Document Type


Publication Date



Cross-dressing and same-sex attractions were common occurrences at historically women’s colleges (HWCs) in the late nineteenth and early twentieth centuries, when the majority of these institutions came into their own. When examining typical characteristics of HWC campus cultures in their formative years, one might be surprised to see misalignment between common and accepted behaviors by college women versus outside social expectations for women of their class and time period. Thus we might ask: what unique opportunities existed in the early era of HWCs that permitted students to transcend elite patriarchal expectations for gender and femininity? This paper aims to explore how students found unique opportunities to evade traditional gender roles in the foundational years of women’s higher education. I trace the similarities and differences between common practices and values on HWC campuses versus mainstream expectations for the role of women, in order to provide a basis for identifying the areas in which students’ lived experiences of womanhood exceeded the boundaries set upon them by patriarchy.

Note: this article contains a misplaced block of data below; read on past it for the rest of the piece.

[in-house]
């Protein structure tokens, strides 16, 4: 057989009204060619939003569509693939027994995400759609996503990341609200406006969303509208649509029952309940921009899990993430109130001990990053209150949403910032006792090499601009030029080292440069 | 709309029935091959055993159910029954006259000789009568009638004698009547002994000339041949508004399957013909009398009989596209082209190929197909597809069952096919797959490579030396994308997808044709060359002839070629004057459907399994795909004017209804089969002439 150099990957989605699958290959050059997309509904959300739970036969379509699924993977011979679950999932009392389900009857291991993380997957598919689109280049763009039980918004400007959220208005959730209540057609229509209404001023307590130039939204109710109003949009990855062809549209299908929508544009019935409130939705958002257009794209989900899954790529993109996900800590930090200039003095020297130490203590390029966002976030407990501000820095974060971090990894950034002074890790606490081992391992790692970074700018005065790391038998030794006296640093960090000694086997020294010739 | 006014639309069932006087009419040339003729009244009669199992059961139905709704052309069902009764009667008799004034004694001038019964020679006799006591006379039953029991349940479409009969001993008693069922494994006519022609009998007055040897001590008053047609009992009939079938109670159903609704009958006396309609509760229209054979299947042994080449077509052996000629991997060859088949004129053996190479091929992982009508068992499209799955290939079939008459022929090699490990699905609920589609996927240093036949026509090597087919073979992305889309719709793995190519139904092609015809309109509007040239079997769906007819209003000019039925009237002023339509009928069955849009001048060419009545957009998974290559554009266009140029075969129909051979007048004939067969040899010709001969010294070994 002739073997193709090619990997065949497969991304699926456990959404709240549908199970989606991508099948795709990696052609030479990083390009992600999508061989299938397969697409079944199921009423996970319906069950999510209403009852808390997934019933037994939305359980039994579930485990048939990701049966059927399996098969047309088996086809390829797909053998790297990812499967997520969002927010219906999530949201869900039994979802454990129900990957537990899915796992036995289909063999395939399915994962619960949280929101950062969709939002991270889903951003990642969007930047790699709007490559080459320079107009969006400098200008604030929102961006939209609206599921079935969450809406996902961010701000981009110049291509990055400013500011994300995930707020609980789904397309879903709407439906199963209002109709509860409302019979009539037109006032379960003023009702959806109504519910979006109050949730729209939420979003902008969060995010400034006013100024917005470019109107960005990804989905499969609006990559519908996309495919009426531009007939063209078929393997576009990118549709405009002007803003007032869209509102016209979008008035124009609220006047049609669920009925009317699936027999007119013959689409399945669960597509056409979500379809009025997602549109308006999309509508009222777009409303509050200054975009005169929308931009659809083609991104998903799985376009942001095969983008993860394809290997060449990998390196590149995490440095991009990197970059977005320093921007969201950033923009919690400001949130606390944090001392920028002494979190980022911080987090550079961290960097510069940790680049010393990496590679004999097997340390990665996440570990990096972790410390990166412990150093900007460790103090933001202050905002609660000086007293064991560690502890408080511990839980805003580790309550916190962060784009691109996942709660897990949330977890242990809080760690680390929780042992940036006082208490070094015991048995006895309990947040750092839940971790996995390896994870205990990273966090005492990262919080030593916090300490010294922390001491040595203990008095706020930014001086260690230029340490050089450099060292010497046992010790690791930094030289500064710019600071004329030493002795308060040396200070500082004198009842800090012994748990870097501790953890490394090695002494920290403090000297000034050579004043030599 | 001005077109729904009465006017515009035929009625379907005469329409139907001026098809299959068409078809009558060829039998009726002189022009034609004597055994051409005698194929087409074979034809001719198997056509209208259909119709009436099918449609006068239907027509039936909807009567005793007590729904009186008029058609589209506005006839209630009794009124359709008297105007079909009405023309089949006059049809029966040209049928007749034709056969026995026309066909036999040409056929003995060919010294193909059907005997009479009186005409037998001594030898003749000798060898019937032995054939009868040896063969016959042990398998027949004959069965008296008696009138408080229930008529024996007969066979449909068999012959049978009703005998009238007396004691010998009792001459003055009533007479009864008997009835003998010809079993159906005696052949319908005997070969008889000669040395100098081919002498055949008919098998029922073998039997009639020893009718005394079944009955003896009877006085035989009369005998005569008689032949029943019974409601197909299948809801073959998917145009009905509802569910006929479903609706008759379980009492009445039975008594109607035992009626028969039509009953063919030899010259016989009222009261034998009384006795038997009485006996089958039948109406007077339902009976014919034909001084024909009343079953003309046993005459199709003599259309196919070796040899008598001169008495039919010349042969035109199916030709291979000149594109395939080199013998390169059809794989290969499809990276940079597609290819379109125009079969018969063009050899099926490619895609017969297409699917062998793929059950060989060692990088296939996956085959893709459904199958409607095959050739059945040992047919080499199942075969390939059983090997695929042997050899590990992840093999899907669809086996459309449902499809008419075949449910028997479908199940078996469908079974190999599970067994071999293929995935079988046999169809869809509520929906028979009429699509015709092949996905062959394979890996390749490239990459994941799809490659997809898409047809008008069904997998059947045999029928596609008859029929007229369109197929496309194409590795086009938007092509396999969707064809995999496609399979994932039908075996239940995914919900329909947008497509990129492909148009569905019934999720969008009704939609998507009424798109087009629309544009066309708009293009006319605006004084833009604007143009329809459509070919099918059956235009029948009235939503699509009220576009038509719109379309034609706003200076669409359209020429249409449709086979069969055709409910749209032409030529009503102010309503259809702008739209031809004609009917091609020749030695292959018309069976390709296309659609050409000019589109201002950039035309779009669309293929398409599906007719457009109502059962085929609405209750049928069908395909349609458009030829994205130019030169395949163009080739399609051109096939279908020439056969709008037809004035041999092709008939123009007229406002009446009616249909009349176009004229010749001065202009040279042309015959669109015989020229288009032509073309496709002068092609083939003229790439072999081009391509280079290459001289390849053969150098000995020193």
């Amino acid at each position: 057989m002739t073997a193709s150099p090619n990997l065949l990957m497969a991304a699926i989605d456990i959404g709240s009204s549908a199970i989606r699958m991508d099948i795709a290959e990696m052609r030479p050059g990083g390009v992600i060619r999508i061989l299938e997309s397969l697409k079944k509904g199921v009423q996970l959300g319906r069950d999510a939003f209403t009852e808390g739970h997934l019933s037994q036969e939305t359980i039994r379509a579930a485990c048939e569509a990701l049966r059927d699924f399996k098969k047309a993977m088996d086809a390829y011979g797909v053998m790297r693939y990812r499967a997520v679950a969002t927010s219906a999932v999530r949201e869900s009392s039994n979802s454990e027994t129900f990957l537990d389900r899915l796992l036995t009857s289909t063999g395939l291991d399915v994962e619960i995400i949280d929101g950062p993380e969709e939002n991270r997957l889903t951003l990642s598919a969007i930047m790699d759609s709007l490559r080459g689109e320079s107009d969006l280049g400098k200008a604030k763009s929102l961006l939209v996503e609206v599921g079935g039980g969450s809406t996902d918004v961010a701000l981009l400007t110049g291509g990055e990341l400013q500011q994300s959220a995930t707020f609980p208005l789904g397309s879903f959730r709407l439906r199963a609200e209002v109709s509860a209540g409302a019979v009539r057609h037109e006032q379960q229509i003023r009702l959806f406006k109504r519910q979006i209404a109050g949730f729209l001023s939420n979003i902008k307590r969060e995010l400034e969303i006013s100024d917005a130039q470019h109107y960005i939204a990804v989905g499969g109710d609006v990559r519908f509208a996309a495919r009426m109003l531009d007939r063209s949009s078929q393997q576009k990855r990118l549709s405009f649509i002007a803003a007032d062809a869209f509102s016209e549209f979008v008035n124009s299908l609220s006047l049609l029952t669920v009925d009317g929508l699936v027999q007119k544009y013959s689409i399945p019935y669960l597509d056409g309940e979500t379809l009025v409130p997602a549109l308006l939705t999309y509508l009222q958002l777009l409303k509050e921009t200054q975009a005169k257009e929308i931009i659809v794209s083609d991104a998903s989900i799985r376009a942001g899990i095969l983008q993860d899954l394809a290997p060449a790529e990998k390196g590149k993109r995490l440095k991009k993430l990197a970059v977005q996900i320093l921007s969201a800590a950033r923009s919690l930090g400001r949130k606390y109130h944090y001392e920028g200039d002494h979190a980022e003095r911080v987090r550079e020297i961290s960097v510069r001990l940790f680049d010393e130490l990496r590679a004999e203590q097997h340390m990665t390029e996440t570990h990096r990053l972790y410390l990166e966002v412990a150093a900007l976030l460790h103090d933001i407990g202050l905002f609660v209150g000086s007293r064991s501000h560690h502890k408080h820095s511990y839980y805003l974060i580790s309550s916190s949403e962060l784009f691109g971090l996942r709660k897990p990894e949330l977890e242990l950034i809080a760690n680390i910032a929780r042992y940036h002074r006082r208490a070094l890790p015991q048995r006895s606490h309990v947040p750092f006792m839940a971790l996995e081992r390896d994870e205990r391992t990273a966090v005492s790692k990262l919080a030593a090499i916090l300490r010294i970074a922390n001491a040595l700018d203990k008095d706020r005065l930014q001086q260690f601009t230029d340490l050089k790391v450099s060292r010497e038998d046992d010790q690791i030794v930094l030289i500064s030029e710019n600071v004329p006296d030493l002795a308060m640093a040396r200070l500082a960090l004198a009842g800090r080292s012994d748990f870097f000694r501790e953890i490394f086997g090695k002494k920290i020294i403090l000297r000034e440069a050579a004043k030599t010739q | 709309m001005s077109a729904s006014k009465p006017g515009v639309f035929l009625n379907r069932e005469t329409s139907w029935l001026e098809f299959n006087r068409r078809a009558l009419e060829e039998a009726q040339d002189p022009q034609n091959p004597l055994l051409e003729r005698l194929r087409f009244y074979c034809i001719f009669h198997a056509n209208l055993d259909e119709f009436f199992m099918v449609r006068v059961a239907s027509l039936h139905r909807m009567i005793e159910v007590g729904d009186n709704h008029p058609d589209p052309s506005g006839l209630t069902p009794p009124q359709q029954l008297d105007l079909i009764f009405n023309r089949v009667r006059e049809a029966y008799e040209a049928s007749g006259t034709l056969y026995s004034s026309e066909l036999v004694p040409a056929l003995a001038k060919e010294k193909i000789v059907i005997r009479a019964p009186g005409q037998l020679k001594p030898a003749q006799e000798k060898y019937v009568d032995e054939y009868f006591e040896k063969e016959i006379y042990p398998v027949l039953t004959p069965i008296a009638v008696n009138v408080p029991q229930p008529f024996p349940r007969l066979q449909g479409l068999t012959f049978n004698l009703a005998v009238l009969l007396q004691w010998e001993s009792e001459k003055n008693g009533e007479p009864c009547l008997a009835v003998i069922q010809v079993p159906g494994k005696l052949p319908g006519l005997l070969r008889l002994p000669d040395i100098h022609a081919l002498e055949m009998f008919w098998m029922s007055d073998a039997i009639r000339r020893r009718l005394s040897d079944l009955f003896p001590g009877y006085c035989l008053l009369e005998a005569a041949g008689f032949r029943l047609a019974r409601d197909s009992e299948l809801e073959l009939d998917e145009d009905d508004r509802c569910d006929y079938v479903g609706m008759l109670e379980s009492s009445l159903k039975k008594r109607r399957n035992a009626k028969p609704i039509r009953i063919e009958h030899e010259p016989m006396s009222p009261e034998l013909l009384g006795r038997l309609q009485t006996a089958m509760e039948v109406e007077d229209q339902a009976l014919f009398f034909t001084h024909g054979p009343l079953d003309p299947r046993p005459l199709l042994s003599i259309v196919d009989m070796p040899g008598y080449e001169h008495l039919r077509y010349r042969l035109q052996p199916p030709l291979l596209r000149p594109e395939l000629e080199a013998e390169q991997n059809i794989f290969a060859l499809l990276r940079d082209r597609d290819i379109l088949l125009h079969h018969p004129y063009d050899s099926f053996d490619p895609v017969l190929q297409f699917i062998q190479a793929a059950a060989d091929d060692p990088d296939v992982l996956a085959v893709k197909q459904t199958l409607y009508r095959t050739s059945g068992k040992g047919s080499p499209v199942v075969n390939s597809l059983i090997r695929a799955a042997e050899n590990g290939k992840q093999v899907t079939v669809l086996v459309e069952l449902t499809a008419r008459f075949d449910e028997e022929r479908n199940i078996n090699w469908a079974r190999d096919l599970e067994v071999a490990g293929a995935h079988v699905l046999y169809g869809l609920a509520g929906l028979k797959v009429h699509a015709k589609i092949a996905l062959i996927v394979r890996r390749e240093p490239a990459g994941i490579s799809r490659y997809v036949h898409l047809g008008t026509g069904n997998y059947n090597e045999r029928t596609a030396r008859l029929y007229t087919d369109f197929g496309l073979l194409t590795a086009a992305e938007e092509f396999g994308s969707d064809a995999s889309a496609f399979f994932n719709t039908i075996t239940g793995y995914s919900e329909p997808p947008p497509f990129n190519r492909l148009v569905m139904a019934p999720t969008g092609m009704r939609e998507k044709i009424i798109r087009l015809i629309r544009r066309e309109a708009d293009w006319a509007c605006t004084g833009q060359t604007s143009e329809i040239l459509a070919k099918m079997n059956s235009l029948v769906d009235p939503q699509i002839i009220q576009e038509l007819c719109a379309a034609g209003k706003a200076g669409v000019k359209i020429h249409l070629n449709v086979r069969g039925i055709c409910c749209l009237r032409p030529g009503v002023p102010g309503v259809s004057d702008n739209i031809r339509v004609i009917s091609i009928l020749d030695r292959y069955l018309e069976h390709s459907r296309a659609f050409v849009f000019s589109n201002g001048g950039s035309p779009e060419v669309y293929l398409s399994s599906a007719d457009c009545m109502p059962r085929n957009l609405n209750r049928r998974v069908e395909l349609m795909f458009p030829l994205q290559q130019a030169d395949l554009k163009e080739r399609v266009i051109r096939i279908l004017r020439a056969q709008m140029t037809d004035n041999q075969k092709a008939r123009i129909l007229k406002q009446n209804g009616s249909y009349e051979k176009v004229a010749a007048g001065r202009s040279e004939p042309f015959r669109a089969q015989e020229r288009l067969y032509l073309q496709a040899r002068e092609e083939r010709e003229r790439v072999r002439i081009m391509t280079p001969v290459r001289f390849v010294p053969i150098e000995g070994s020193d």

Undergraduate Research Awards - 2024 Winner, Junior/Senior category